The pilot of the downed Lion Air flight asked to turn back shortly before it crashed into the sea off Indonesia

Family members of the crashed Indonesian Lion Air JT-610 react at Pangkal Pinang airport, in Bangka Belitung province on October 29, 2018. HADI SUTRISNO/AFP/Getty Images

The pilot of a Lion Air plane that crashed into the sea off Indonesia on Monday morning asked air traffic controllers to let him turn back minutes before the plane went down.

Flight JT 610 left the Indonesian capital of Jakarta at 6:20 a.m. local time headed for the city of Pangkal Pinang on the island of Bangka, the plane-monitoring site Flight Radar said.

The plane fell into coastal waters off the island of Java about 13 minutes after takeoff. Hours later, all 189 people aboard the flight were feared dead.

The flight’s pilot, Bhavye Suneja, asked air traffic control for permission to return to Jakarta’s Soekarno-Hatta International Airport just two or three minutes after the plane took off, Reuters reported.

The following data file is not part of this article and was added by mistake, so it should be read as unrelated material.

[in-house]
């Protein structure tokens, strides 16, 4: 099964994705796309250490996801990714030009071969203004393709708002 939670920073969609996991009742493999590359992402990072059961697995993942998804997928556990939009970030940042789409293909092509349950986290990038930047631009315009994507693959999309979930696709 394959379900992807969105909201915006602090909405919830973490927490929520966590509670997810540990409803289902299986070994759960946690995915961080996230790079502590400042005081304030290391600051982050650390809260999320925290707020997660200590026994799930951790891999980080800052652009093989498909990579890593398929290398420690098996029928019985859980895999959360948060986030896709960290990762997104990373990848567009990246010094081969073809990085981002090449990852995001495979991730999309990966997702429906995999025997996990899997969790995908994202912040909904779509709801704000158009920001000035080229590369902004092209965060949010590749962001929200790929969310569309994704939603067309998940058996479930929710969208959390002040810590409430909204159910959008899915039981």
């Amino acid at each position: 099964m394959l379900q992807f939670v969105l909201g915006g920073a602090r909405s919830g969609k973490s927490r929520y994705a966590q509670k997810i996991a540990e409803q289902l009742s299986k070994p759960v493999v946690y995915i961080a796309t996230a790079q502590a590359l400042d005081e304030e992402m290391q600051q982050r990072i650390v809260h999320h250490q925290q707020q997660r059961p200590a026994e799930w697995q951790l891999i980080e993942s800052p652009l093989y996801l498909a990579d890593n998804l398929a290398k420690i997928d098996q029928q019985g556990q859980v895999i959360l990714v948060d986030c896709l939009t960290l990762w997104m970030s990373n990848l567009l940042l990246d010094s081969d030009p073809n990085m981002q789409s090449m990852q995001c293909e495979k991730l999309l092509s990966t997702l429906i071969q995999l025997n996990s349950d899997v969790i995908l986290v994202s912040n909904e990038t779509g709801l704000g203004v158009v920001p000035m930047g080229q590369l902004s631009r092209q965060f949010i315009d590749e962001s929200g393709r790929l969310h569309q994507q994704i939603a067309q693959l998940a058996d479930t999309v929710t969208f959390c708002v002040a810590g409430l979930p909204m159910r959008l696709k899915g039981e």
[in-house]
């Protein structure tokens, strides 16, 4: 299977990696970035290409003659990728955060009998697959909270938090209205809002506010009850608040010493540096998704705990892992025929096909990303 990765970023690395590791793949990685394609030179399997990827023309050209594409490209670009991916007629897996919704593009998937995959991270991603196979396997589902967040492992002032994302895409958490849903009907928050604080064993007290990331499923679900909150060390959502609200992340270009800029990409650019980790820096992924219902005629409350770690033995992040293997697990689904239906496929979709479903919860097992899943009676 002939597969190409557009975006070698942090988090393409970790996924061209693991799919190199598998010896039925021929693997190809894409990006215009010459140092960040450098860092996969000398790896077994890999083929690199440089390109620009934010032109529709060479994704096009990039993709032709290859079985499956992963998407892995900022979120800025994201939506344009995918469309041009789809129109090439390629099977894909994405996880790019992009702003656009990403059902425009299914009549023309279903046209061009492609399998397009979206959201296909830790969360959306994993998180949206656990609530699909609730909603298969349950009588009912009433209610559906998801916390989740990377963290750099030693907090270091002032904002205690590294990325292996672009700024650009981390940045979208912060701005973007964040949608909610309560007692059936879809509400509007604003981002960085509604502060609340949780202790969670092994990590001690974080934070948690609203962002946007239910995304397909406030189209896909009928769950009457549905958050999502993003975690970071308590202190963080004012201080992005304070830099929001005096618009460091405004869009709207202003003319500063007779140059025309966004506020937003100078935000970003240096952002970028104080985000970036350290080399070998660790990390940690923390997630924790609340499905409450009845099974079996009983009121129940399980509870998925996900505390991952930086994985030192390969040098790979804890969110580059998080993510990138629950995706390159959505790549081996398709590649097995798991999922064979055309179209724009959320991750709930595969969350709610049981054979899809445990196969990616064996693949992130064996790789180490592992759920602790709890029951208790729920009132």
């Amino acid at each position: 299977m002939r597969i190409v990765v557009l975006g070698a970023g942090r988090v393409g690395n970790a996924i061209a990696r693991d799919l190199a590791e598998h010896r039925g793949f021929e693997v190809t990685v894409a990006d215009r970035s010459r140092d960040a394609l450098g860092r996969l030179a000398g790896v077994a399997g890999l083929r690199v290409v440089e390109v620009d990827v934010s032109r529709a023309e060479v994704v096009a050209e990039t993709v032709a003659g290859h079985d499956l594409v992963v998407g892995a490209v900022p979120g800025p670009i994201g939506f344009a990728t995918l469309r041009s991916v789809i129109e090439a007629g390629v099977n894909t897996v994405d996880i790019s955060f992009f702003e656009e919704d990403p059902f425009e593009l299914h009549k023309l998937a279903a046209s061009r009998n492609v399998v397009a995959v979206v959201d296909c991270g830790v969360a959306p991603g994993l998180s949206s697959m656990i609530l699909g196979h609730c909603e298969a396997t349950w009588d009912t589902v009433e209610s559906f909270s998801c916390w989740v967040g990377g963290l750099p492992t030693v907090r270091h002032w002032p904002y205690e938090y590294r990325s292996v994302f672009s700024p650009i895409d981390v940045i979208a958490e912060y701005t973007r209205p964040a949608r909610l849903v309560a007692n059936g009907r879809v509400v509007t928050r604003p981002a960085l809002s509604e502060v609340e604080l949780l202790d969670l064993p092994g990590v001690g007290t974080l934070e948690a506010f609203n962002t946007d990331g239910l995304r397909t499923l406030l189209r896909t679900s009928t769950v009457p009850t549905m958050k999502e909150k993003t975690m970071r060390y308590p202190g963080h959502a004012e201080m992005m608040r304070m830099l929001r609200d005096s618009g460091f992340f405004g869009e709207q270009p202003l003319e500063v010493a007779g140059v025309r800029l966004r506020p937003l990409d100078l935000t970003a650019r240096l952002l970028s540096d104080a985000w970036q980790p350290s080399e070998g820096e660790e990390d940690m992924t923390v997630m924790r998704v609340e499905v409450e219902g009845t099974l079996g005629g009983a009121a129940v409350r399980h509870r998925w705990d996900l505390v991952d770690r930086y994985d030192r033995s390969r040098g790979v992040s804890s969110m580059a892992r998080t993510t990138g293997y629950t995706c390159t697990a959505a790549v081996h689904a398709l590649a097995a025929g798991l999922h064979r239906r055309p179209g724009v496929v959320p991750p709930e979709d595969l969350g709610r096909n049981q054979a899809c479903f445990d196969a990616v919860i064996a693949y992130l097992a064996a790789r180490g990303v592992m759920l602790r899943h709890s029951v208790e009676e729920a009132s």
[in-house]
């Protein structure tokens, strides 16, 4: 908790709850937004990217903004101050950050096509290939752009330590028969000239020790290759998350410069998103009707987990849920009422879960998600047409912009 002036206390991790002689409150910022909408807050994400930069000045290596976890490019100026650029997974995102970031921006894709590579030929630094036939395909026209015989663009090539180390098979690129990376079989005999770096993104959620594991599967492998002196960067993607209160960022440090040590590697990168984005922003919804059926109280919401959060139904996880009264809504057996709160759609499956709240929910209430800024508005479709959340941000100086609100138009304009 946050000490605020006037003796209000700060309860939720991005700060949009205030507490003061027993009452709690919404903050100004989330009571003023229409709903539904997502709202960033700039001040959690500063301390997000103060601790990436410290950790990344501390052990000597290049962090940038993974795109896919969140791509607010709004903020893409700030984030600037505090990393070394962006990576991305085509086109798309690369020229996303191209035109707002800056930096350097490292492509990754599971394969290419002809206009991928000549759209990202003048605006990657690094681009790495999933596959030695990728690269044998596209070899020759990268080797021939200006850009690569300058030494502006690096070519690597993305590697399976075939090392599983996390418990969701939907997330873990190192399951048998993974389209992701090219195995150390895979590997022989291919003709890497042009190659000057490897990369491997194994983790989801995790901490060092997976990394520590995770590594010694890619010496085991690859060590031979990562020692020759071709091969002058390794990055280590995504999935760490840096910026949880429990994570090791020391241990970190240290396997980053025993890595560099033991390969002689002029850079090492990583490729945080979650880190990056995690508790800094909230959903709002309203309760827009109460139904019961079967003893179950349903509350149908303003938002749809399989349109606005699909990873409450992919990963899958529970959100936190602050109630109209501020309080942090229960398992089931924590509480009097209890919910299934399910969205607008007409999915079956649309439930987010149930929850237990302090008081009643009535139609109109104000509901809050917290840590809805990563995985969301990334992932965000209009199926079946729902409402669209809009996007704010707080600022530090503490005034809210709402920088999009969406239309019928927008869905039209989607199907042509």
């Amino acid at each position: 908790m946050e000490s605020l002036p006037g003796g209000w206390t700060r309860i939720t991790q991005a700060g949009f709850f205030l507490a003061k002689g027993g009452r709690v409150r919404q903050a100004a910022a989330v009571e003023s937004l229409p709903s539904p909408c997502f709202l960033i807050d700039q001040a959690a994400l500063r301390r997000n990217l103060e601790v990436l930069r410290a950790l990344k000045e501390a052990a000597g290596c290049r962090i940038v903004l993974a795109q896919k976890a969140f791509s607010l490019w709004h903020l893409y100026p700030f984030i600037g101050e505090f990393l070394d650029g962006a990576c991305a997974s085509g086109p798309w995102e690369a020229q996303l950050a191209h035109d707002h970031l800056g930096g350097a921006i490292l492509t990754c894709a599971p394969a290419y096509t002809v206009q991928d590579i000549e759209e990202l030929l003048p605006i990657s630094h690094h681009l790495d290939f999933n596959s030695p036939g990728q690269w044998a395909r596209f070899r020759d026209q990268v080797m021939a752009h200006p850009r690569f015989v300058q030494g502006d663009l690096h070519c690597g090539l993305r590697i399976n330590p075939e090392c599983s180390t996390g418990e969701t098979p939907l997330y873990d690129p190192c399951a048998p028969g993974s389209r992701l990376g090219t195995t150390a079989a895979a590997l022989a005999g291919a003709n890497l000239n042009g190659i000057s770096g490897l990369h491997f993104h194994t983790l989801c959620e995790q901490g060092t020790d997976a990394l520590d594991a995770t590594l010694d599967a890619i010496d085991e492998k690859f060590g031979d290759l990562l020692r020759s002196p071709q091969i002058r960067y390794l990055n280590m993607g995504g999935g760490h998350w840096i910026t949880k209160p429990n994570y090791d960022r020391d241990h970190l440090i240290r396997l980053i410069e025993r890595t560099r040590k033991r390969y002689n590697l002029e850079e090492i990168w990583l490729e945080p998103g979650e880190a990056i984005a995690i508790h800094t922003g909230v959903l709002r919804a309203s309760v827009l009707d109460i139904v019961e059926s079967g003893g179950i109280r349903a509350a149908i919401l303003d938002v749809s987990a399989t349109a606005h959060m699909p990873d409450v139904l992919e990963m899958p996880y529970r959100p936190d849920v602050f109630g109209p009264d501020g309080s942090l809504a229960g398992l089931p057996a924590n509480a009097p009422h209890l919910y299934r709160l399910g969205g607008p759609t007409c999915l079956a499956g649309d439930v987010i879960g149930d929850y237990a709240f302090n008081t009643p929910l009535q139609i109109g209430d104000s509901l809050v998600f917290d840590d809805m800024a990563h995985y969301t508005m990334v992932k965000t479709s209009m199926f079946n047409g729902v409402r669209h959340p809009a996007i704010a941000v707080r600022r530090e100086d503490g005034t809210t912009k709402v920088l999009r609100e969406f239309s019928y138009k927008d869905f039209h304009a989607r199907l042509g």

The request was approved, but communications from the plane went silent before it fell into the sea minutes later.

“We hope the black box is not far from the main wreckage so it can be found soon,” Soerjanto Tjahjono, the head of Indonesia’s transport safety committee, told Reuters.

According to Channel News Asia, investigators view the so-called black box, which saves all plane data during a flight, as key to working out what went wrong with the Boeing 737 Max 8 aircraft.

Muhammad Syaugi, the head of the Indonesian National Search and Rescue Agency, told Reuters that officials had not received a distress signal from the aircraft’s emergency transmitter.

Emergency transmitters are designed to send out a location when planes crash, but the one aboard Flight JT 610 didn’t transmit a signal.

The plane was brand new and had been in use only since August. Boeing, the aircraft maker, said it was “deeply saddened” by the plane’s downing and “stands ready to provide technical assistance to the accident investigation.”

Sutopo Purwo Nugroho, a public-relations officer for the Indonesian National Board for Disaster Management, tweeted these photos of divers at the crash site: